# [Numpy-discussion] Interpolation question

Brennan Williams brennan.williams@visualreservoir....
Sun Mar 28 18:46:47 CDT 2010

```Andrea Gavana wrote:
> Hi Friedrich & All,
>
> On 28 March 2010 23:51, Friedrich Romstedt wrote:
>
>> 2010/3/28 Andrea Gavana <andrea.gavana@gmail.com>:
>>
>>> Example 1
>>>
>>> # o2 and o3 are the number of production wells, split into 2
>>> # different categories
>>> # inj is the number of injection wells
>>> # fomts is the final oil recovery
>>>
>>> rbf = Rbf(oilPlateau, gasPlateau, gasInjPlateau, o2, o3, inj, fomts)
>>>
>>> op = [50380]
>>> gp = [103014000]
>>> gi = [53151000]
>>> o2w = [45]
>>> o3w = [20]
>>> inw = [15]
>>>
>>> fi = rbf(op, gp, gi, o2w, o3w, inw)
>>>
>>> # I => KNOW <= the answer to be close to +3.5e8
>>>
>>> print fi
>>>
>>> [ -1.00663296e+08]
>>>
>>> (yeah right...)
>>>
>>>
>>> Example 2
>>>
>>> Changing o2w from 45 to 25 (again, the answer should be close to 3e8,
>>> less wells => less production)
>>>
>>> fi = rbf(op, gp, gi, o2w, o3w, inw)
>>>
>>> print fi
>>>
>>> [  1.30023424e+08]
>>>
>>> And keep in mind, that nowhere I have such low values of oil recovery
>>> in my data... the lowest one are close to 2.8e8...
>>>
>> I want to put my2 cents in, fwiw ...
>>
>> What I see from
>> http://docs.scipy.org/doc/scipy-0.7.x/reference/generated/scipy.interpolate.Rbf.html#scipy.interpolate.Rbf
>> are three things:
>>
>> 1. Rbf uses some weighting based on the radial functions.
>> 2. Rbf results go through the nodal points without *smooth* set to
>> some value != 0
>> 3. Rbf is isotropic
>>
>> (3.) is most important.  I see from your e-mail that the values you
>> pass in to Rbf are of very different order of magnitude.  But the
>> default norm used in Rbf is for sure isotropic, i.e., it will result
>> in strange and useless "mean distances" in R^N where there are N
>> parameters.  You have to either pass in a *norm* which weights the
>> coords according to their extent, or to scale the data such that the
>> aspect ratios of the hypecube's edges are sensible.
>>
>> You can imagine it as the follwing ascii plot:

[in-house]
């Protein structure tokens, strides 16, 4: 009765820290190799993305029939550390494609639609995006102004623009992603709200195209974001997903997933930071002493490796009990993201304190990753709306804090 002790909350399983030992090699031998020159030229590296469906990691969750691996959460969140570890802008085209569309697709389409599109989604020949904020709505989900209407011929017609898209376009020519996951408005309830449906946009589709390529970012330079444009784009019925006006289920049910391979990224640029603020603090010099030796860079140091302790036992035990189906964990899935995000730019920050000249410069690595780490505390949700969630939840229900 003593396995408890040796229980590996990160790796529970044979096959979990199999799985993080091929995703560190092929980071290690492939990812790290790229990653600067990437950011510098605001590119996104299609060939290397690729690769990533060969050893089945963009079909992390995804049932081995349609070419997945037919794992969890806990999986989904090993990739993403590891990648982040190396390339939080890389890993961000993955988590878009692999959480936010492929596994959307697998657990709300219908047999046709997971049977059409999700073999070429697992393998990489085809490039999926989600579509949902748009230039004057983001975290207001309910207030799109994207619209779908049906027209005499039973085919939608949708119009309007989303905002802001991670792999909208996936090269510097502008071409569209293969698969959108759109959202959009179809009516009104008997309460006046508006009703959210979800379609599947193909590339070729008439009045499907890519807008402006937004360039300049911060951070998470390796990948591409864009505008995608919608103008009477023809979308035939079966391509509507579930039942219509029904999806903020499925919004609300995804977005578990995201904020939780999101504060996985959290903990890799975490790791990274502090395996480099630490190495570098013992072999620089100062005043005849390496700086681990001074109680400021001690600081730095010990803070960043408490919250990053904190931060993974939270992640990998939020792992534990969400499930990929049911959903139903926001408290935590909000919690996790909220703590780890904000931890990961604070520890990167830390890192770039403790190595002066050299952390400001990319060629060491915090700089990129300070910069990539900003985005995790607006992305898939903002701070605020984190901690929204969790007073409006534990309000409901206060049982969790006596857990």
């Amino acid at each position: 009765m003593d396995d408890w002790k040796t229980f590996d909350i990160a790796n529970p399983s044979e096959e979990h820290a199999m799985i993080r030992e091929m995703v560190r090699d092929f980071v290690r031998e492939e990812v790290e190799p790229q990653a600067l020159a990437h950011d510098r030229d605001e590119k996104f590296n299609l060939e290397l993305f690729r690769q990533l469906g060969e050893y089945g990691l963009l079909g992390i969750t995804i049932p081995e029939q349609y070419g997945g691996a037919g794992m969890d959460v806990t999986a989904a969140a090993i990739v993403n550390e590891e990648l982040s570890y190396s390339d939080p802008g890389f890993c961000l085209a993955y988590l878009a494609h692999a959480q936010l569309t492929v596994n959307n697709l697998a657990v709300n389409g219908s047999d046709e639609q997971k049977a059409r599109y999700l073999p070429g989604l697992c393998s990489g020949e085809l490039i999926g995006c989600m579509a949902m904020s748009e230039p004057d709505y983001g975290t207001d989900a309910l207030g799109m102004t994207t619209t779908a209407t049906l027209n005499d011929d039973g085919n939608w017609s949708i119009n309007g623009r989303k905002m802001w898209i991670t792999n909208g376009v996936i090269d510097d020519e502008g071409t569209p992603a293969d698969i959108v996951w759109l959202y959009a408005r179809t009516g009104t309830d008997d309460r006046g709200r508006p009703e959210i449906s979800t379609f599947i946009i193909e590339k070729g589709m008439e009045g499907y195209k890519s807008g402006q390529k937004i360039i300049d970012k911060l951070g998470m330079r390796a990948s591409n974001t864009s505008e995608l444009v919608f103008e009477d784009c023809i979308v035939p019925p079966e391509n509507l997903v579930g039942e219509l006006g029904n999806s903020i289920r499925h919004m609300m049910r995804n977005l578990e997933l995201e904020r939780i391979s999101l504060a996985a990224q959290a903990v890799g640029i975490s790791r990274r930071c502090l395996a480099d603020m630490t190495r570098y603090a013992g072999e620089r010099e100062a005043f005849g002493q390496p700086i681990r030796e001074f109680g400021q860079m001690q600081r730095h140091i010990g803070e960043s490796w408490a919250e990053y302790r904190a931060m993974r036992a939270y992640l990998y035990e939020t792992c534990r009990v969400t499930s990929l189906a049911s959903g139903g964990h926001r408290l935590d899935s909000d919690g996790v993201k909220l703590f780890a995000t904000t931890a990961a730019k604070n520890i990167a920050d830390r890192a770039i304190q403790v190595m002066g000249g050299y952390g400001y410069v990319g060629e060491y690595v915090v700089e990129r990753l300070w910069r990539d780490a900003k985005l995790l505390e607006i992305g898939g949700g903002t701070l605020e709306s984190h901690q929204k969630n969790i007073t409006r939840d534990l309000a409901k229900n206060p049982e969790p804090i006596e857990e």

>>
>>   *             *                             *
>> *      *              *                         *
>>
>> the x dimension is say the gas plateau dimension (~1e10), the y
>> dimension is the year dimension (~1e1).  In an isotropic plot, using
>> the data lims and aspect = 1, they may be well homogenous, but on this
>> scaling, as used by Rbf, they are lumped.  I don't know if it's clear
>> what I mean from my description?
>>
>> Are the corresponding parameter values spread completely randomly, or
>> is there always varied only one axis?
>>
>> If random, you could try a fractal analysis to find out the optimal
>> scaling of the axes for N-d coverage of N-d space.  In the case above,
>> is is something between points and lines, I guess.  When scaling it
>> properly, it becomes a plane-like coveage of the xy plane.  When
>> scaling further, it will become points again (lumped together).  So
>> you can find an optimum.  There are quantitative methods to obtain the
>> fractal dimension, and they are quite simple.
>>
>
> I believe I need a technical dictionary to properly understand all
> that... :-D . Sorry, I am no expert at all, really, just an amateur
> magnitude of the matrix is a very interesting one. Although I have
> absolutely no idea on how to re-scale them properly to avoid RBFs
> going crazy.
>
> randomly, as this is a collection of simulations done over the years,
> trying manually different scenarios, without having in mind a proper
> experimental design or any other technique. Nor the parameter  values
> vary only on one axis in each simulation (few of them are like that).
>

I assume that there is a default "norm" that calculates the distance
between points irrespective of the order of the input coordinates?

So if that isn't working, leading to the spurious results, the next step
is to normalise all the inputs so they are in the same range, e.g
max-min=1.0

On a related note, what approach would be best if one of the input
parameters wasn't continuous? e.g. I have three quite different
geological distributions called say A,B and C.
SO some of my simulations use distribution A, some use B and some use C.
I could assign them the numbers 1,2,3 but a value of 1.5 is meaningless.

Andrea, if you have 1TB of data for 1,000 simulation runs, then, if I
assume you only mean the smspec/unsmry files, that means each of your
summary files is 1GB in size?
Are those o2w,o3w and inw figures the number of new wells only or
existing+new? It's fun dealing with this amount of data isn't it?

Brennan
> Andrea.
>
> "Imagination Is The Only Weapon In The War Against Reality."
> http://xoomer.alice.it/infinity77/
>
> ==> Never *EVER* use RemovalGroup for your house removal. You'll
> regret it forever.
> http://thedoomedcity.blogspot.com/2010/03/removal-group-nightmare.html <==
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>

```